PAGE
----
It is now a fundamental principle that diffusible molecules act intracellularly to translate an external signal into appropriate cellular responses. Second messengers like calcium, inositol polyphosphates and cyclic nucleotides, are such molecules. Calcium in particular can mediate cellular reactions as diverse as muscle contraction, neurotransmitter release, phototransduction and neuron excitability. One important question is how an elevation of intracellular calcium mediates so many processes. The answer lies in the versatility of the calcium signaling system. Assessing the role of calcium in biological systems involves powerful biophysical techniques such as electrophysiology and calcium sensitive dyes; other techniques involve measurement of calcium using calcium-sensitive microelectrodes. An example is shown below for Drosophila.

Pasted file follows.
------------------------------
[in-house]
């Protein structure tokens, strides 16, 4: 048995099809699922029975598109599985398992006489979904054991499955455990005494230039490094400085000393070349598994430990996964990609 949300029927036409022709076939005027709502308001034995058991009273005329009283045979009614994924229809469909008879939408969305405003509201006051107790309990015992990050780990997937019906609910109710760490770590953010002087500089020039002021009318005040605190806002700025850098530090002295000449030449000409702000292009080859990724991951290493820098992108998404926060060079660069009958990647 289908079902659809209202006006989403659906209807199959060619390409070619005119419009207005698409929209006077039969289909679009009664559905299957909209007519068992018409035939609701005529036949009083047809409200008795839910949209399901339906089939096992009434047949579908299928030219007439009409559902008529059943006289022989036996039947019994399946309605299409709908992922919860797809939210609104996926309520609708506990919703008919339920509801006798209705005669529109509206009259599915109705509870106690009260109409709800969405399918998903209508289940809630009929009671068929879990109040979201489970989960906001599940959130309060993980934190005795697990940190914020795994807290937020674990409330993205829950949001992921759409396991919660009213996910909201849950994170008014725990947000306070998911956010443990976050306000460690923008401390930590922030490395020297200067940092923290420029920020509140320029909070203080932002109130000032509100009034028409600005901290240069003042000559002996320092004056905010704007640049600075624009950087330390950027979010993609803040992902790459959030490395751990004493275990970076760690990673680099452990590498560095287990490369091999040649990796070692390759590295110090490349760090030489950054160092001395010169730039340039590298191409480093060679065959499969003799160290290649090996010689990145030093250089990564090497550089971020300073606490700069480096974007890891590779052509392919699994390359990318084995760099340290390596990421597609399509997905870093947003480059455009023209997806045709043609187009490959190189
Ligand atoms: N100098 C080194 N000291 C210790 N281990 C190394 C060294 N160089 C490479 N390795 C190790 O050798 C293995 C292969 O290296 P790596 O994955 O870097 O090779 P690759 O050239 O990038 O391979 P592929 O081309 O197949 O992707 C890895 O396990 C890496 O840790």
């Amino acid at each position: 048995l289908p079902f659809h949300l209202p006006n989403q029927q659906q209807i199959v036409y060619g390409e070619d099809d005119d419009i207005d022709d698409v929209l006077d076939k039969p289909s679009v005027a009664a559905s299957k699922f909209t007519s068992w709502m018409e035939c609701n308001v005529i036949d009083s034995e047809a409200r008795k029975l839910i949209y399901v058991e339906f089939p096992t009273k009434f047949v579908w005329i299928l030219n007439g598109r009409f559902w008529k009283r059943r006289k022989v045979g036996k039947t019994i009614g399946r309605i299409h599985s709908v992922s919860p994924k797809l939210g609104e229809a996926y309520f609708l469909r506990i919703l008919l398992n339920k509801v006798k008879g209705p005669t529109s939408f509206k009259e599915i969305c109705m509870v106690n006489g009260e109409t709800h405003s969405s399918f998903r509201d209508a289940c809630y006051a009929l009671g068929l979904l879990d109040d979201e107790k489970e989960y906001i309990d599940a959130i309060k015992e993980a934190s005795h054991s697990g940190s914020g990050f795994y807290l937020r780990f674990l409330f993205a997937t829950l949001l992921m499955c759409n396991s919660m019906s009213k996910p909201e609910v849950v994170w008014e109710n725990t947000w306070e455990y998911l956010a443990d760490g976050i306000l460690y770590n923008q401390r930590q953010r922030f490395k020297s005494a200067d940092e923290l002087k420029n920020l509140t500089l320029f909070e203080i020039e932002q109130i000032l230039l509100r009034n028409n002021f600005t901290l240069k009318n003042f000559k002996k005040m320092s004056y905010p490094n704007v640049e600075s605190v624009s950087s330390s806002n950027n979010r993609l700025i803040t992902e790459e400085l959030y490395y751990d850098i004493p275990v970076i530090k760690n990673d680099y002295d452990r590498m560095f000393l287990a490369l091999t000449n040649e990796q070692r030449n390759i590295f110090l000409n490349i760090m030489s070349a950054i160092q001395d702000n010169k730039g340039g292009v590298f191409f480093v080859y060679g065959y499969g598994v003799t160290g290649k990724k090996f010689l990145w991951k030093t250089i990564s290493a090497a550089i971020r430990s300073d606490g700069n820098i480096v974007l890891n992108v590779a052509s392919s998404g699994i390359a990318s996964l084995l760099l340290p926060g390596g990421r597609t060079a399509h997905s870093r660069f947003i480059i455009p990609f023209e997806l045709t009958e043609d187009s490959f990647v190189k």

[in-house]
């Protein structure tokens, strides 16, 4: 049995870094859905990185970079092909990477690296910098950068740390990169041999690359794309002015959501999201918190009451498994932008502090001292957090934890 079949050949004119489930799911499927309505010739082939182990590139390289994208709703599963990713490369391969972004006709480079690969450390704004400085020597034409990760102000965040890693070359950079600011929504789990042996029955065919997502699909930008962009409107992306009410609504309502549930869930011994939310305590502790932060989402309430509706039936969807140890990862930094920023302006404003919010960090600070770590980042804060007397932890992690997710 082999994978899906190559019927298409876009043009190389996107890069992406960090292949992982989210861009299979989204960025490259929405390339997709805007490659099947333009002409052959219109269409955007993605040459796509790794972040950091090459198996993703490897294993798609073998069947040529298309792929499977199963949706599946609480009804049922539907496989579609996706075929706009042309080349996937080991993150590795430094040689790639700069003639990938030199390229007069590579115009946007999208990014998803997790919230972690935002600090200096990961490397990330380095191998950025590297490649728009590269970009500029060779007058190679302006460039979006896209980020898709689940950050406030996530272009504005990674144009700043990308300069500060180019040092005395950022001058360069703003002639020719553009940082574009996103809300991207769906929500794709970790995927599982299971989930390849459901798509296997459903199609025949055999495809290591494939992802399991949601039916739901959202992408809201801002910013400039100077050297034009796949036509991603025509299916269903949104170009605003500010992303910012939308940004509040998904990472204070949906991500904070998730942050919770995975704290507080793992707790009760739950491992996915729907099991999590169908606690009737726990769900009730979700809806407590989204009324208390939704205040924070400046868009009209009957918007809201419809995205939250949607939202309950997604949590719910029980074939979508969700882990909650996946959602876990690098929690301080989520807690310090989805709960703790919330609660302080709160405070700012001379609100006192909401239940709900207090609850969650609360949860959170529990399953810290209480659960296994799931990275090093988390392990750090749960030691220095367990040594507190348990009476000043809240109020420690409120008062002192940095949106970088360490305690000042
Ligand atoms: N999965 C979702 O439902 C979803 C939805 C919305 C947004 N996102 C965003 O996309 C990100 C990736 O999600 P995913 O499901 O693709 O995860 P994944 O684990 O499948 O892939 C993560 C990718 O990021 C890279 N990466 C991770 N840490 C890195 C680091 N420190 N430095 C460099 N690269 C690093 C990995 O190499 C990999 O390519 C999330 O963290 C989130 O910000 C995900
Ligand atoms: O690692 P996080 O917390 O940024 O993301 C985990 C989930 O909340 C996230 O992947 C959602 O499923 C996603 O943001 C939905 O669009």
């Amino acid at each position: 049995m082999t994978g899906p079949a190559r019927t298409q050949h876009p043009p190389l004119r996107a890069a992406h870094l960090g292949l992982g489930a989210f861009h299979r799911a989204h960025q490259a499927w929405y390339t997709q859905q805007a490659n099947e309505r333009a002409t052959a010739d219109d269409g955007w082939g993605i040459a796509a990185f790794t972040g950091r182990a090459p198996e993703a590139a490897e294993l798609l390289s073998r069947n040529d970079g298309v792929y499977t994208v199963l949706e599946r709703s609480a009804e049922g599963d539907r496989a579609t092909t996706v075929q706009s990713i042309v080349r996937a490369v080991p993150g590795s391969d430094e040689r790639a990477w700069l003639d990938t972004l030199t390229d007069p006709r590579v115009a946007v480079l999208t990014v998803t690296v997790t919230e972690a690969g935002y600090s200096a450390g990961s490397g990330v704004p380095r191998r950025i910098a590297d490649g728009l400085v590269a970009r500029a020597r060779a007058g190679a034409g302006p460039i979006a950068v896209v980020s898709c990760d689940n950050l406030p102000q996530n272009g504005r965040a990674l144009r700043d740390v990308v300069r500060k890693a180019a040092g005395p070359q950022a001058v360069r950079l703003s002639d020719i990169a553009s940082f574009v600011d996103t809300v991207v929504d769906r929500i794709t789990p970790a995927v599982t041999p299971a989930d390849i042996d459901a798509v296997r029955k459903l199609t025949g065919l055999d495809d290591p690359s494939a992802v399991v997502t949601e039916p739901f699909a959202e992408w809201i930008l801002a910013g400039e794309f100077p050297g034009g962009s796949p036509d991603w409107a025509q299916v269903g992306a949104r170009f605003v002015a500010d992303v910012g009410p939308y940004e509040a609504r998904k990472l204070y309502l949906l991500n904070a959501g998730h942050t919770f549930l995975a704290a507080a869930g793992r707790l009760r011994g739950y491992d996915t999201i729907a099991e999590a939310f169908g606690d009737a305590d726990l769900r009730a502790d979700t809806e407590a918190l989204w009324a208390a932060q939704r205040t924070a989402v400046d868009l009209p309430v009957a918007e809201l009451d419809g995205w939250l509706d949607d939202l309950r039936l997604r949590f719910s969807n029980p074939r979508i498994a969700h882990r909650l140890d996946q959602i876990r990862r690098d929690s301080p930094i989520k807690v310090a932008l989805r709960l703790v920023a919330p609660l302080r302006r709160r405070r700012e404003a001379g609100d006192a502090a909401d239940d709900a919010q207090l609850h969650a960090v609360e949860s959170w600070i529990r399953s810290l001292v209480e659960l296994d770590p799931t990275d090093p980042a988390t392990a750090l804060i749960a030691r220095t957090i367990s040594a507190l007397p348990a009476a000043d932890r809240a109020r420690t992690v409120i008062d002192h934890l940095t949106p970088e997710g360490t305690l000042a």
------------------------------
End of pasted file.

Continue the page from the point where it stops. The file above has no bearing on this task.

Set up for measurement of extracellular voltage and calcium by means of calcium-sensitive microelectrodes in the retina of Drosophila

Anoxia activates light-sensitive channels as monitored by calcium influx: extracellular voltage change (ERG, top trace) and measurement with calcium-sensitive microelectrode (ECa, bottom trace) in response to light (LM, light monitor) and anoxia (N2).

The following links provide more information about specific projects in several laboratories of the department.